Physical and Digital Security for our Online Lives and Businesses

I use to work at Exodus (my story here), which became Cable and Wireless, which is now Savvis. Back in the first web boom Exodus was a high flying web host, for premiere brands. We had the top web brands, ya know: Yahoo, Weather Channel, eBay,, and a ton of porn sites (little known secret).

We emphasized uptime, fat pipe, and hardened security, both digital and physical. As a result, we installed countless devices from bioreaders of palms, to ‘man traps’ that would trap someone in a tube if their exiting weight was greater than their entering weight.

I recently found out during one of my lab days (full day evaluation of a vendor –including scenario testing) with community platform vendors, that some brands are putting them to the test when it comes to security.

This one particular community platform vendor was being evaluated by a large Fortune 1000 company, who was very concerned about security. As a result, they tried to break into the building where the servers were, the Colocation center. The tried various tactics from manipulation, giving excuse to get in, or looking for unlocked doors.

On a related note, one of the vendor employees told me about his experience where he saw that an air conditioning unit was plugged into the outside of the colo, which he unplugged, and it stopped functioning. I guess the system was not redundant with backup fail safes.

Given that our personal data is all over the web in Facebook, LinkedIn, Google Docs, Peoplesoft, Siebel, SalesForce, your bank, what have you done to test the security and ensure the physical realm is secure? Not much I’ll bet, we just rely on blind faith as users in many cases to ensure we’re protected. I trust my bank (but cannot confirm) that my data is truly safe.

11 Replies to “Physical and Digital Security for our Online Lives and Businesses”

  1. I know of a vendor that is actively engaged in such social engineering tests. One of the best stories I heard from him was bringing a few pizza boxes to a data center: inside one box was a laptop.

    A hungry security guard let him in, where the notebook was quietly plugged into the network and various exploits run. I can imagine the client that paid for this test was not pleased.

    Security tests must focus on physical plant and personnel. Failing to do so is just as bad as leaving a server wide open!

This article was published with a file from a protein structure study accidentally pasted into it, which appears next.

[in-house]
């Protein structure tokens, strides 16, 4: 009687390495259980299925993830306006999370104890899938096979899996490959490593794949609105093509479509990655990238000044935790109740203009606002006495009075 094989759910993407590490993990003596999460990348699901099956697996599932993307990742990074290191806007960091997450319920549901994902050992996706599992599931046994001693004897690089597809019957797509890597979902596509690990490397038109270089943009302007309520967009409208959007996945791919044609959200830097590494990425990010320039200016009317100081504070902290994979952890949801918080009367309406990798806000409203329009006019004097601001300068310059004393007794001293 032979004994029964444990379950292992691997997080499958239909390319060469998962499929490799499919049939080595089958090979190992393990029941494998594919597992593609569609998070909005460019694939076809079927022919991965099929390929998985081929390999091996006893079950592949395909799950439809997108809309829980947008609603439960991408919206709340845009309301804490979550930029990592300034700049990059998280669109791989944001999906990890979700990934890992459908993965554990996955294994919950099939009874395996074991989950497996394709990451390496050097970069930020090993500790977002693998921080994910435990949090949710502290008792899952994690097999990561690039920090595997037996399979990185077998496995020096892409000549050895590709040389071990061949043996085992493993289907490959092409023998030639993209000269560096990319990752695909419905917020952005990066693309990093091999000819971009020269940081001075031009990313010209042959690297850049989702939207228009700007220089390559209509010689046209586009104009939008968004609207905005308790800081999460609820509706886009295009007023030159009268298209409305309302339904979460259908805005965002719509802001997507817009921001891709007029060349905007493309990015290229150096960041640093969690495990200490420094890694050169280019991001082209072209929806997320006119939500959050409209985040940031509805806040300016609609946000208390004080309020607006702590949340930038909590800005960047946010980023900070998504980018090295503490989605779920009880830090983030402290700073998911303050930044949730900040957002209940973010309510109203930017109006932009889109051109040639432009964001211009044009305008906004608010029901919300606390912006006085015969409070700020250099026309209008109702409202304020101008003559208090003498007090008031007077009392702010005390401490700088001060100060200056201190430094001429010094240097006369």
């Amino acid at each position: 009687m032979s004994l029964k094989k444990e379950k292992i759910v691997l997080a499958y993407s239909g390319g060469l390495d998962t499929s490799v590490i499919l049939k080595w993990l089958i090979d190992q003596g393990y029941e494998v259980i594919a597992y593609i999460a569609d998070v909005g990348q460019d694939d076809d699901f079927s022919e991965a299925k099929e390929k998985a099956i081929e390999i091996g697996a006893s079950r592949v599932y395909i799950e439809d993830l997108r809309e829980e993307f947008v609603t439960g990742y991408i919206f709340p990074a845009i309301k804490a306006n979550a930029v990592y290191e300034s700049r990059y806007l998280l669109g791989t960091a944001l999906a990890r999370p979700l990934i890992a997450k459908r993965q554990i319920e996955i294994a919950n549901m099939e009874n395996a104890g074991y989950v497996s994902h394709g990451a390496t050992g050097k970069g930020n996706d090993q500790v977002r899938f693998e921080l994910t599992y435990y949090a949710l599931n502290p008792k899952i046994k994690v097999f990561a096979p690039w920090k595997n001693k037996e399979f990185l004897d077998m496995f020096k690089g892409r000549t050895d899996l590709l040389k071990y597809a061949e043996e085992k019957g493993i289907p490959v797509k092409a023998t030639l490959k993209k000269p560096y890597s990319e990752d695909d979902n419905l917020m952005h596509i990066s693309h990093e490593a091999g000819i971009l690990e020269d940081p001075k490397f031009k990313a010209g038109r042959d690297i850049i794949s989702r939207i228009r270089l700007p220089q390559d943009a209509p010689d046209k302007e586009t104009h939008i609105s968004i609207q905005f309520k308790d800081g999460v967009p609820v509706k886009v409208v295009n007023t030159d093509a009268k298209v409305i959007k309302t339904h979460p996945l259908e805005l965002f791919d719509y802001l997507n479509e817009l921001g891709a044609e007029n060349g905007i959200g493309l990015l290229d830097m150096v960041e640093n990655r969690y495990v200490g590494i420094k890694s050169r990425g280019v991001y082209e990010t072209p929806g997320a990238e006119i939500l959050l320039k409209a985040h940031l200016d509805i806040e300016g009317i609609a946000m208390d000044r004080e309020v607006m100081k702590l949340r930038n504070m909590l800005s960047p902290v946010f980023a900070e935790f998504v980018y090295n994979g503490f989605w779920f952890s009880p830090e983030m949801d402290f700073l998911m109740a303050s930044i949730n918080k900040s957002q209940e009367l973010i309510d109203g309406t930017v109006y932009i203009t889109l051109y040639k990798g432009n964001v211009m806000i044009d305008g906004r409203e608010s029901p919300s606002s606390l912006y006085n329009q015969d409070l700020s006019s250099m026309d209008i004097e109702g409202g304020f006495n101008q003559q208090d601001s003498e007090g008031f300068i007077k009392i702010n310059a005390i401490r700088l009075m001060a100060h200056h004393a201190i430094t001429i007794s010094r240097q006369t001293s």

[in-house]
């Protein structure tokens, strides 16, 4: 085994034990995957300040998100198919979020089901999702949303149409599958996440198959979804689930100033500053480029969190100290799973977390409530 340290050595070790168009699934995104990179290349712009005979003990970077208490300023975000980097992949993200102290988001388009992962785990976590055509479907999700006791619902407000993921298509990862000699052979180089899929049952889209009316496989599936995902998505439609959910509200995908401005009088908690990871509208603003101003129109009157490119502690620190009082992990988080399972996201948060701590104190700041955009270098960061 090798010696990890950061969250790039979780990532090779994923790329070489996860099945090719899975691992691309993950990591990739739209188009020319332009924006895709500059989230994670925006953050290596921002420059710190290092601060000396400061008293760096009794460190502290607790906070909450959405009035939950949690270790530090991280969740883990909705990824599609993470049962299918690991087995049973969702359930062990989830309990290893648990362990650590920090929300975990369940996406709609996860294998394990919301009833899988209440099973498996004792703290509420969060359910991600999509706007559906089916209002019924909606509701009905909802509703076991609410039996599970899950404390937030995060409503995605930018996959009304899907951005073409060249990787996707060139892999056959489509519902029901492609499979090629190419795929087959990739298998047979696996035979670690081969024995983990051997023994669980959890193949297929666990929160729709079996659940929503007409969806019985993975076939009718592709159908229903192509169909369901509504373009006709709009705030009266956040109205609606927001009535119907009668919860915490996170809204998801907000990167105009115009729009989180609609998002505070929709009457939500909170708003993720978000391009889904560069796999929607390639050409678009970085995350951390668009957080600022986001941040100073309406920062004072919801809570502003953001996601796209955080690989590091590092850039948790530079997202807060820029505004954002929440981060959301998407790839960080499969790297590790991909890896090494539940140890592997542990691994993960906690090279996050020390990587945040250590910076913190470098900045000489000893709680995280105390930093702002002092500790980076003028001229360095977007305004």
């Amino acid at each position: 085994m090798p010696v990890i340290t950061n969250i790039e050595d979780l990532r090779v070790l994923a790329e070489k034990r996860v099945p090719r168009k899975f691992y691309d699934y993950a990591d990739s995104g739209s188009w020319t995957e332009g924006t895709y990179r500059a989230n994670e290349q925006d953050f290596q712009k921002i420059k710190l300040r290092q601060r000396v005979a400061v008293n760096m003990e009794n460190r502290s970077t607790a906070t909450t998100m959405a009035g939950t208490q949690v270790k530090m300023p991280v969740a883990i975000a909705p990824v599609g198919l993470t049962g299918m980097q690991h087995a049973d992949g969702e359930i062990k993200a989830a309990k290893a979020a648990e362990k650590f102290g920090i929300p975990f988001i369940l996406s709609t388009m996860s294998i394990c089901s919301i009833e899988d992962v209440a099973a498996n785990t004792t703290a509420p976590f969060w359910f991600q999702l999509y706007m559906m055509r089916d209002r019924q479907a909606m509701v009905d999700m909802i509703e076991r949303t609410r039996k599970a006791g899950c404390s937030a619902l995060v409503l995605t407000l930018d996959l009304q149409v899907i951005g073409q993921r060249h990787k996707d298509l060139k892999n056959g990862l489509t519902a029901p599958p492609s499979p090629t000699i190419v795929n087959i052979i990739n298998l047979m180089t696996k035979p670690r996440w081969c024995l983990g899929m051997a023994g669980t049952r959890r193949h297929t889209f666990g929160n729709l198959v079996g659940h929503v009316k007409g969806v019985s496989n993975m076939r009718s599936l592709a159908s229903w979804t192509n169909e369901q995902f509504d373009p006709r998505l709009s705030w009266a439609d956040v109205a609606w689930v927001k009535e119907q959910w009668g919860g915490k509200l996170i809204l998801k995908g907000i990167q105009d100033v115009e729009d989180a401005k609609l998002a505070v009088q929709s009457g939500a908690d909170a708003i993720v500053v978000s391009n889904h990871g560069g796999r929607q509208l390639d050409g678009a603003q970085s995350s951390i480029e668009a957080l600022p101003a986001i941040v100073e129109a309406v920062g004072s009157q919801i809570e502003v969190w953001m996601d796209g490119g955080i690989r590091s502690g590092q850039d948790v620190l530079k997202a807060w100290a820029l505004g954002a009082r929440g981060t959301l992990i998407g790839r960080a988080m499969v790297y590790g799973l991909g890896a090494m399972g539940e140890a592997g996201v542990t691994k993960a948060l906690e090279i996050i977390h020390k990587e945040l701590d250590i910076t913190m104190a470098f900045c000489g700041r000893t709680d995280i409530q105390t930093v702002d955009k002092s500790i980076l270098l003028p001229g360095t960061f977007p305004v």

2. The other approach is to leave post-it notes on all the things or things of other customers in a data center you shouldn’t be able to touch on a sales tour. That always gets security teams in a happy mood or charges filed.

    If you want the kind of hosting that is ultra-compartmentalized and hardened, you have to pay for it. Otherwise, you operate within risk parameters and buy accordingly.

    As for your bank, you place infinitely more trust in the teller than you do their hosting provider. Your data is only as safe as the people working there. I’d say the same is true for e-banking without traditional tellers.

  3. That is quite the thought provoking post. What are the legal ramifications of testing your service provider’s security capabilities. How far can you go? Is it a good idea for a provider to ask people to try and test their security?

  4. Being a former CSO for a 20,000 staff firm, my most successful breaches of security involved either a telephone or post-it note.

    Jonathan, I call that approach ‘armadillo security’, meaning hard on the outside, soft on the inside. The most carefully-maintained $100,000 firewall does no good if someone can simply move a ceiling tile and gain complete and unfettered access to the entire datacenter… 😉

  5. I’m all for due diligence… But, maliciously probing for faults and bringing an HVAC system down… I’ll stick with holding my data center to their QoS marks.

    You won’t catch me unplugging my vendors’ stuff just to see what happens. I’d press charges on a guy like that. Wish there was a “rest of the story” bit on this one. Like… DID the facilties’ operator press charges? What would have happened in the event it caused damage to colo’d assets? etc.

  6. This would be a fun (and profitable) company to run “Security Breach Testing” where the sole premise is to do analysis on the weaknesses of physical security of eCompanies.

  7. Gerald

    I don’t think they pressed charges, as they had no idea who did it. The individual unplugged it, then called the operations team to ask if the air conditioning was running well for the data center. (To the best of my memory)

  8. That is quite the thought provoking post. What are the legal ramifications of testing your service provider's security capabilities. How far can you go? Is it a good idea for a provider to ask people to try and test their security?

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